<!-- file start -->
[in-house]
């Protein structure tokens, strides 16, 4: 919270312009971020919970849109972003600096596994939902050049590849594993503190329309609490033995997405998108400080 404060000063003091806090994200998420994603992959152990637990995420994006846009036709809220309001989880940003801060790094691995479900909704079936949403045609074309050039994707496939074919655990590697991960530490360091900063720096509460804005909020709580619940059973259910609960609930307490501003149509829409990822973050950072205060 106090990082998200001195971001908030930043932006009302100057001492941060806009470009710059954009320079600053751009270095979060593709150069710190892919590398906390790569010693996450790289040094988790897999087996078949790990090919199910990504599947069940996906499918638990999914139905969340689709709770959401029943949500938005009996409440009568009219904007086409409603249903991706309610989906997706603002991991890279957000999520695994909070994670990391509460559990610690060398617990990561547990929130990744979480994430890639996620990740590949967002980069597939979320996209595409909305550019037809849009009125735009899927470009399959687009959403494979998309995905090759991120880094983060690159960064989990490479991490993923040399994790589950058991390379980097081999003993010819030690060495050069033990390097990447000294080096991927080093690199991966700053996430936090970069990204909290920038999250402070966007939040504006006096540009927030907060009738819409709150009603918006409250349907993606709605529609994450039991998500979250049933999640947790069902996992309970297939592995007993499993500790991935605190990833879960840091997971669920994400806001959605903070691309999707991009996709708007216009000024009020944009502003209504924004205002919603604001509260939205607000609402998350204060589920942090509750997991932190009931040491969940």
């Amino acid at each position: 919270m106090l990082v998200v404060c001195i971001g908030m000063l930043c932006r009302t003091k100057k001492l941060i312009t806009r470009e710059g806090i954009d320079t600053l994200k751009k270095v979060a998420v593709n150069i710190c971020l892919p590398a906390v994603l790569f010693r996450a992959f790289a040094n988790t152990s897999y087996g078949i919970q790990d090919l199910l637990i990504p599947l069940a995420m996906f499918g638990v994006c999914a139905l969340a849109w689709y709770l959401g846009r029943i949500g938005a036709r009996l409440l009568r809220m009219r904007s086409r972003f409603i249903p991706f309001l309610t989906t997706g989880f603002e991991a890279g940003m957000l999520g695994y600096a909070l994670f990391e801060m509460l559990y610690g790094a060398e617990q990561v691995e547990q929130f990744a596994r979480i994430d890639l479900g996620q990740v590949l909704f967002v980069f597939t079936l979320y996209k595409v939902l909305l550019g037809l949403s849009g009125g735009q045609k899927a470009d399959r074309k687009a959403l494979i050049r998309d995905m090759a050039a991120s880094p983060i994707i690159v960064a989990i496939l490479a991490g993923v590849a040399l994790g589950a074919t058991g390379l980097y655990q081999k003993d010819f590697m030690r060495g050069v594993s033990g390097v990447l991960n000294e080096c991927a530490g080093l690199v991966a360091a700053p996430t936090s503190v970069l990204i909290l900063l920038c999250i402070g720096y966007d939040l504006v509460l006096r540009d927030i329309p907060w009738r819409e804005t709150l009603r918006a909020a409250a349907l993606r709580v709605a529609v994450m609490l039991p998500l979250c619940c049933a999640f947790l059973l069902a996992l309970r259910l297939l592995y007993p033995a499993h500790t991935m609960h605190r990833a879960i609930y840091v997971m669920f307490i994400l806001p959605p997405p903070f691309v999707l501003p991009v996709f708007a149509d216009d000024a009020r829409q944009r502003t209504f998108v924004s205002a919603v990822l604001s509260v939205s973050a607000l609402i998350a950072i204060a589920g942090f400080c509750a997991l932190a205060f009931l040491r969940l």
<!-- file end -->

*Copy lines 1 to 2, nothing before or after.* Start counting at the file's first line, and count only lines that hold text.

[in-house]
């Protein structure tokens, strides 16, 4: 919270312009971020919970849109972003600096596994939902050049590849594993503190329309609490033995997405998108400080 404060000063003091806090994200998420994603992959152990637990995420994006846009036709809220309001989880940003801060790094691995479900909704079936949403045609074309050039994707496939074919655990590697991960530490360091900063720096509460804005909020709580619940059973259910609960609930307490501003149509829409990822973050950072205060 106090990082998200001195971001908030930043932006009302100057001492941060806009470009710059954009320079600053751009270095979060593709150069710190892919590398906390790569010693996450790289040094988790897999087996078949790990090919199910990504599947069940996906499918638990999914139905969340689709709770959401029943949500938005009996409440009568009219904007086409409603249903991706309610989906997706603002991991890279957000999520695994909070994670990391509460559990610690060398617990990561547990929130990744979480994430890639996620990740590949967002980069597939979320996209595409909305550019037809849009009125735009899927470009399959687009959403494979998309995905090759991120880094983060690159960064989990490479991490993923040399994790589950058991390379980097081999003993010819030690060495050069033990390097990447000294080096991927080093690199991966700053996430936090970069990204909290920038999250402070966007939040504006006096540009927030907060009738819409709150009603918006409250349907993606709605529609994450039991998500979250049933999640947790069902996992309970297939592995007993499993500790991935605190990833879960840091997971669920994400806001959605903070691309999707991009996709708007216009000024009020944009502003209504924004205002919603604001509260939205607000609402998350204060589920942090509750997991932190009931040491969940």